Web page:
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Big Seaweed Search inspires research report

2 minute read

As part of her degree in Marine Conservation, Nicola Vlad, one of our Sea Champions, wrote a report based on our citizen science project, the Big Seaweed Search.

Nicola, who’s originally from Romania, has always been passionate about the ocean and the creatures in it, and it’s this passion that led her to study Marine Conservation at Cornwall College.

She began volunteering with us as part of her university work experience and soon discovered our Big Seaweed Search – something she’s very glad to have found.

Nicola Vlad - Sea Champion

Credit: Nicola Vlad

Although she was originally more interested in corals and marine mammals, Nicola became more interested and familiar with other aspects of the marine environment, like seaweed. Through her volunteering and participation in the Big Seaweed Search, she became more familiar with identifying seaweeds and developed a hunger to learn more about them. This inspired to her base her university research project on seaweed.

I am a huge lover of plants, so mixed with my love of the sea, seaweeds became my new obsession!

Nicola Vlad, Sea Champion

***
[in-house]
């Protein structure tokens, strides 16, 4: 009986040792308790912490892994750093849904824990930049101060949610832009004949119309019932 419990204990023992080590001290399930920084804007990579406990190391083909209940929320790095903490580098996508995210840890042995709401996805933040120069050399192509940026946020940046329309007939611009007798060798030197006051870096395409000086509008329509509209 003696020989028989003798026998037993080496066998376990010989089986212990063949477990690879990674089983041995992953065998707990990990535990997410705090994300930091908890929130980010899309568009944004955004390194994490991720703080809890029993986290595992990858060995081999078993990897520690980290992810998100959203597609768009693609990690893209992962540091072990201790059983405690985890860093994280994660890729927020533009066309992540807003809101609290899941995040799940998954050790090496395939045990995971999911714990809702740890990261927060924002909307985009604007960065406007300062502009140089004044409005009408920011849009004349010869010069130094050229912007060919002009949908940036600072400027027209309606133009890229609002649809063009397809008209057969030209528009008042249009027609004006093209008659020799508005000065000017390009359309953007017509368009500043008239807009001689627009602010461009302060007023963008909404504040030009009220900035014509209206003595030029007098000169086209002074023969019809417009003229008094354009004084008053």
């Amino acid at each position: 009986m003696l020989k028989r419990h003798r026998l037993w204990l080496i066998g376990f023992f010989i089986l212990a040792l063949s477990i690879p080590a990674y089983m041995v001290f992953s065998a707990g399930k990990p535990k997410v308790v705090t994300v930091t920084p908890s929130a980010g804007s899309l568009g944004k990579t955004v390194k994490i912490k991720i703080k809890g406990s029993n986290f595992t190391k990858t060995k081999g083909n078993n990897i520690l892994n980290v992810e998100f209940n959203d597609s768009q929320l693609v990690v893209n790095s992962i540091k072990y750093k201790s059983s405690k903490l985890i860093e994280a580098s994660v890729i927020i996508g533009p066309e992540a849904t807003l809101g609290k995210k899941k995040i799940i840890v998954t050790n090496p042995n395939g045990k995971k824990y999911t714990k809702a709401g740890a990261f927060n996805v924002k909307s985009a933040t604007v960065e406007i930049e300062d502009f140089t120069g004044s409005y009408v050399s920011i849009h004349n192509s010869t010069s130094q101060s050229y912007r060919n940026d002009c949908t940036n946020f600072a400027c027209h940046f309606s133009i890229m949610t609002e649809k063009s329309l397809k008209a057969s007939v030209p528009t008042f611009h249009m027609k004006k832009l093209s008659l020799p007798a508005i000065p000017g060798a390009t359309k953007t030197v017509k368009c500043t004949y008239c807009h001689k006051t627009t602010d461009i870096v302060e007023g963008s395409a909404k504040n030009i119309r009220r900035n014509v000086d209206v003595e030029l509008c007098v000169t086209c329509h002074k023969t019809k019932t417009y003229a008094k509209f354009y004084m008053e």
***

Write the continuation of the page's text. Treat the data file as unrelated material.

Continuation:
Nicola found that she really enjoyed taking part in Big Seaweed Search surveys - the searching, the finding and uploading, and feeling the importance of the surveys for monitoring and conservation.

"The fact that you could link the seaweeds you see on the rocky shore to how climate change has affected them was so fascinating to me. I just had to find out more and do more of my own research."

Inspired by the Big Seaweed Search and using a similar methodology, Nicola's research focussed on seaweed diversity and richness, adding the aspect of climate change.

Nicola Vlad - Sea Champion - Big Seaweed Search

Credit: Nicola Vlad

Having found a lack of data comparing seaweeds on upper and lower shores, Nicola wanted to develop an easy-to-understand visual representation showing which seaweeds are found on a rocky shore, whereabouts on the shore, and why they were there.

What did the research find?

This data is important for long-term monitoring of seaweeds, by providing a base to see how the seaweed distribution and richness changes due to climate change in her local area. Nicola said she’d love to see additional developments to her study which would investigate any relationship between the nitrogen levels and the number of invertebrates around the seaweed.

I hope my research inspires more people to observe such an underrated world. Seaweeds are such a vital part of the marine ecosystem. They provide food and shelter for marine organisms, and absorb carbon dioxide to help fight climate change.

Nicola Vlad